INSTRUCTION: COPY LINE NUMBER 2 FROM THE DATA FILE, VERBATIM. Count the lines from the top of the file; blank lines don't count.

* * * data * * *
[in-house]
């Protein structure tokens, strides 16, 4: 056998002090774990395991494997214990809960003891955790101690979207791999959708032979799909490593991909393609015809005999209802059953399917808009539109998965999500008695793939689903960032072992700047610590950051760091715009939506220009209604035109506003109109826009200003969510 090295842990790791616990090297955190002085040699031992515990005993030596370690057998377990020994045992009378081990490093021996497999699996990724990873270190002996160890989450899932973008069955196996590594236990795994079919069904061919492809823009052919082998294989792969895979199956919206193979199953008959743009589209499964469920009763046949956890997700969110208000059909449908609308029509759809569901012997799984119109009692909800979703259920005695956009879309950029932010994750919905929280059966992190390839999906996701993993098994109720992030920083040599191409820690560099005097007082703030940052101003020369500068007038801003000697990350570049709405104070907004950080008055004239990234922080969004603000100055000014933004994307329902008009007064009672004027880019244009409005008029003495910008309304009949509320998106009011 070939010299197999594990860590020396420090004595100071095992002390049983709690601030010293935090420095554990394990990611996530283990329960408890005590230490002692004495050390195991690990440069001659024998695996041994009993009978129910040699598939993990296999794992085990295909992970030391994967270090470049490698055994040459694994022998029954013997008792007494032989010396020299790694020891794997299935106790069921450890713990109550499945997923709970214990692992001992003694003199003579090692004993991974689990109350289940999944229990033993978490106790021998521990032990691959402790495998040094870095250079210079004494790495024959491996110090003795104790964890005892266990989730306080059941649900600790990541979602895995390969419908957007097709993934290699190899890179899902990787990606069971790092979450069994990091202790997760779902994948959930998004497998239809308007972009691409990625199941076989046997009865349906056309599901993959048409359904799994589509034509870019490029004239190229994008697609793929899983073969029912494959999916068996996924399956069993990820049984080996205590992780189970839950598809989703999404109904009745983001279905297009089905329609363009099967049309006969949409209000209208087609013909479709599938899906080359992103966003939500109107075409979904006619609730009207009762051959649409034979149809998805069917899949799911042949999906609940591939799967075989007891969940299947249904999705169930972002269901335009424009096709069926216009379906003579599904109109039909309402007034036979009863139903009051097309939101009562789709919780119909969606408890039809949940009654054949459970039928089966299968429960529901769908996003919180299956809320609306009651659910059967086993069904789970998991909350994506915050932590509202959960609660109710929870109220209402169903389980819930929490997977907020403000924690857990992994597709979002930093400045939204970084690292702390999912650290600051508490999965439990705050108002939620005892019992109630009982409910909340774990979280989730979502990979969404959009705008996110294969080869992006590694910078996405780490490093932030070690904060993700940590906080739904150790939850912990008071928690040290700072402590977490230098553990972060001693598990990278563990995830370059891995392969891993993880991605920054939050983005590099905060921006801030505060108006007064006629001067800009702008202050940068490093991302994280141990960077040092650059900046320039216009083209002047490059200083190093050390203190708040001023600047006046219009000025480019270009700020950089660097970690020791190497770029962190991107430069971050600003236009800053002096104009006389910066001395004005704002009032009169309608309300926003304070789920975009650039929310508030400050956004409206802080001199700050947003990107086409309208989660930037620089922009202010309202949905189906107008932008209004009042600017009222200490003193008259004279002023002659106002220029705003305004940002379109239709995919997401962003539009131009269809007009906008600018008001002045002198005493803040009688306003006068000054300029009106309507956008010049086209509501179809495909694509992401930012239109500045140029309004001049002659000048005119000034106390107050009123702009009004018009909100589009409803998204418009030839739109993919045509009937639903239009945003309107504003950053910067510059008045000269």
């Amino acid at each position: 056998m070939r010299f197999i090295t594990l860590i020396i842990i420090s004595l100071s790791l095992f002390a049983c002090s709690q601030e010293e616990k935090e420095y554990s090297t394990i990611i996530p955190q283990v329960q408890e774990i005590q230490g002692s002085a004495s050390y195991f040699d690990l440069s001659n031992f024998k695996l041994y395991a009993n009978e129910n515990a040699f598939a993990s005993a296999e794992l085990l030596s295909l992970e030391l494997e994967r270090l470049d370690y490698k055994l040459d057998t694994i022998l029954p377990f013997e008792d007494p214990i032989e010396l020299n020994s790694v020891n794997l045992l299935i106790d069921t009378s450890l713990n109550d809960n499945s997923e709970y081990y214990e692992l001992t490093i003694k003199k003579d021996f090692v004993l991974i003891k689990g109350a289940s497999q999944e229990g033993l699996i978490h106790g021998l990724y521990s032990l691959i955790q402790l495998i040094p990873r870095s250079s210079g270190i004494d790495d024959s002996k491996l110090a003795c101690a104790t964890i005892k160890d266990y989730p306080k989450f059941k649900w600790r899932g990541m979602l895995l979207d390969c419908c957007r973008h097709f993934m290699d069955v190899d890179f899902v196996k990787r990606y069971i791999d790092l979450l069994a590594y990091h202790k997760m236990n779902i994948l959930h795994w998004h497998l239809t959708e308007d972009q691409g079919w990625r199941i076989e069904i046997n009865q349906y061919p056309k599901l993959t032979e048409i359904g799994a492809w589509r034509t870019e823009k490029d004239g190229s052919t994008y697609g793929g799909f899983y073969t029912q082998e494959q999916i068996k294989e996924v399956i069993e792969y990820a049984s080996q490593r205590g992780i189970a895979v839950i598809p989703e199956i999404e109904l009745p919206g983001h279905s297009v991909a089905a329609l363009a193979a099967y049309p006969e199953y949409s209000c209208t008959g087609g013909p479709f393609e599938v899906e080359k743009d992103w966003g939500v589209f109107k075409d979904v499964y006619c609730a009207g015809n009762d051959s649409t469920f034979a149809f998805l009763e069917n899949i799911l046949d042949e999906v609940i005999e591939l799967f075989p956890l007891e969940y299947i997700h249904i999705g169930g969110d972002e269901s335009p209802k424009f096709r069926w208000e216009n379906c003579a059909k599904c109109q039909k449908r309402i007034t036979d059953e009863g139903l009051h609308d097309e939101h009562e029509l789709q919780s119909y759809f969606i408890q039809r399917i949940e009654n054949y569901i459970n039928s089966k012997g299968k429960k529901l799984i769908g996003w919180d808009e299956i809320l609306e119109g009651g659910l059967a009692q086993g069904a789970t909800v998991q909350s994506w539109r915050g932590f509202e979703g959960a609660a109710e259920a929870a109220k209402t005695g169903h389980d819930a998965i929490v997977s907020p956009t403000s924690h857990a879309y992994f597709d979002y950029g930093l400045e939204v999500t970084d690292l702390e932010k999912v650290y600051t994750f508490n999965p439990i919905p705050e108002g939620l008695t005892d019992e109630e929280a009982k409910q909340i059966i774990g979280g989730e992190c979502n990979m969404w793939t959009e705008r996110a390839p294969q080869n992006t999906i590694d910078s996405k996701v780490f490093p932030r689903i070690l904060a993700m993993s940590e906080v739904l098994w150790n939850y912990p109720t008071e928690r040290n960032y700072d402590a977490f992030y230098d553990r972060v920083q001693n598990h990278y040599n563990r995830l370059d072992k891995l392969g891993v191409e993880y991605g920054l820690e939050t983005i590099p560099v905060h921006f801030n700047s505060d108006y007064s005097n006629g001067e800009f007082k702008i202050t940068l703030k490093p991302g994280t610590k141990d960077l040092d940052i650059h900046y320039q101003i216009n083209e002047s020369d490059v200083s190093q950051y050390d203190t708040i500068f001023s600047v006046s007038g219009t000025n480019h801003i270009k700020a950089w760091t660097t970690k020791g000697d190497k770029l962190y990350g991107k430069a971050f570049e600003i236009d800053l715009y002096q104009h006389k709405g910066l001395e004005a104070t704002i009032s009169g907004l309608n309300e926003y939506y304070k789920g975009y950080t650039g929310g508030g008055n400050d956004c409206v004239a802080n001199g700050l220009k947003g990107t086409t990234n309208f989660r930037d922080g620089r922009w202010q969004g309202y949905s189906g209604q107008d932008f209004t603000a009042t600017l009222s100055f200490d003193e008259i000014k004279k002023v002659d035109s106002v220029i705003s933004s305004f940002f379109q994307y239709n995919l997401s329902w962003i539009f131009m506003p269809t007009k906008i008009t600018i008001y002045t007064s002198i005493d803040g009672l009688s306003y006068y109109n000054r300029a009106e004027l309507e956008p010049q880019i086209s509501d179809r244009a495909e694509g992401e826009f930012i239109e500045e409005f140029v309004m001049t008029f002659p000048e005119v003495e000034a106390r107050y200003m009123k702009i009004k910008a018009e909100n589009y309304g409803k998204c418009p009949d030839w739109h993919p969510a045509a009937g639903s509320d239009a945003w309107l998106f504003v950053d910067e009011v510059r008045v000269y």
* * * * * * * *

């Protein structure tokens, strides 16, 4: 056998002090774990395991494997214990809960003891955790101690979207791999959708032979799909490593991909393609015809005999209802059953399917808009539109998965999500008695793939689903960032072992700047610590950051760091715009939506220009209604035109506003109109826009200003969510 090295842990790791616990090297955190002085040699031992515990005993030596370690057998377990020994045992009378081990490093021996497999699996990724990873270190002996160890989450899932973008069955196996590594236990795994079919069904061919492809823009052919082998294989792969895979199956919206193979199953008959743009589209499964469920009763046949956890997700969110208000059909449908609308029509759809569901012997799984119109009692909800979703259920005695956009879309950029932010994750919905929280059966992190390839999906996701993993098994109720992030920083040599191409820690560099005097007082703030940052101003020369500068007038801003000697990350570049709405104070907004950080008055004239990234922080969004603000100055000014933004994307329902008009007064009672004027880019244009409005008029003495910008309304009949509320998106009011 070939010299197999594990860590020396420090004595100071095992002390049983709690601030010293935090420095554990394990990611996530283990329960408890005590230490002692004495050390195991690990440069001659024998695996041994009993009978129910040699598939993990296999794992085990295909992970030391994967270090470049490698055994040459694994022998029954013997008792007494032989010396020299790694020891794997299935106790069921450890713990109550499945997923709970214990692992001992003694003199003579090692004993991974689990109350289940999944229990033993978490106790021998521990032990691959402790495998040094870095250079210079004494790495024959491996110090003795104790964890005892266990989730306080059941649900600790990541979602895995390969419908957007097709993934290699190899890179899902990787990606069971790092979450069994990091202790997760779902994948959930998004497998239809308007972009691409990625199941076989046997009865349906056309599901993959048409359904799994589509034509870019490029004239190229994008697609793929899983073969029912494959999916068996996924399956069993990820049984080996205590992780189970839950598809989703999404109904009745983001279905297009089905329609363009099967049309006969949409209000209208087609013909479709599938899906080359992103966003939500109107075409979904006619609730009207009762051959649409034979149809998805069917899949799911042949999906609940591939799967075989007891969940299947249904999705169930972002269901335009424009096709069926216009379906003579599904109109039909309402007034036979009863139903009051097309939101009562789709919780119909969606408890039809949940009654054949459970039928089966299968429960529901769908996003919180299956809320609306009651659910059967086993069904789970998991909350994506915050932590509202959960609660109710929870109220209402169903389980819930929490997977907020403000924690857990992994597709979002930093400045939204970084690292702390999912650290600051508490999965439990705050108002939620005892019992109630009982409910909340774990979280989730979502990979969404959009705008996110294969080869992006590694910078996405780490490093932030070690904060993700940590906080739904150790939850912990008071928690040290700072402590977490230098553990972060001693598990990278563990995830370059891995392969891993993880991605920054939050983005590099905060921006801030505060108006007064006629001067800009702008202050940068490093991302994280141990960077040092650059900046320039216009083209002047490059200083190093050390203190708040001023600047006046219009000025480019270009700020950089660097970690020791190497770029962190991107430069971050600003236009800053002096104009006389910066001395004005704002009032009169309608309300926003304070789920975009650039929310508030400050956004409206802080001199700050947003990107086409309208989660930037620089922009202010309202949905189906107008932008209004009042600017009222200490003193008259004279002023002659106002220029705003305004940002379109239709995919997401962003539009131009269809007009906008600018008001002045002198005493803040009688306003006068000054300029009106309507956008010049086209509501179809495909694509992401930012239109500045140029309004001049002659000048005119000034106390107050009123702009009004018009909100589009409803998204418009030839739109993919045509009937639903239009945003309107504003950053910067510059008045000269």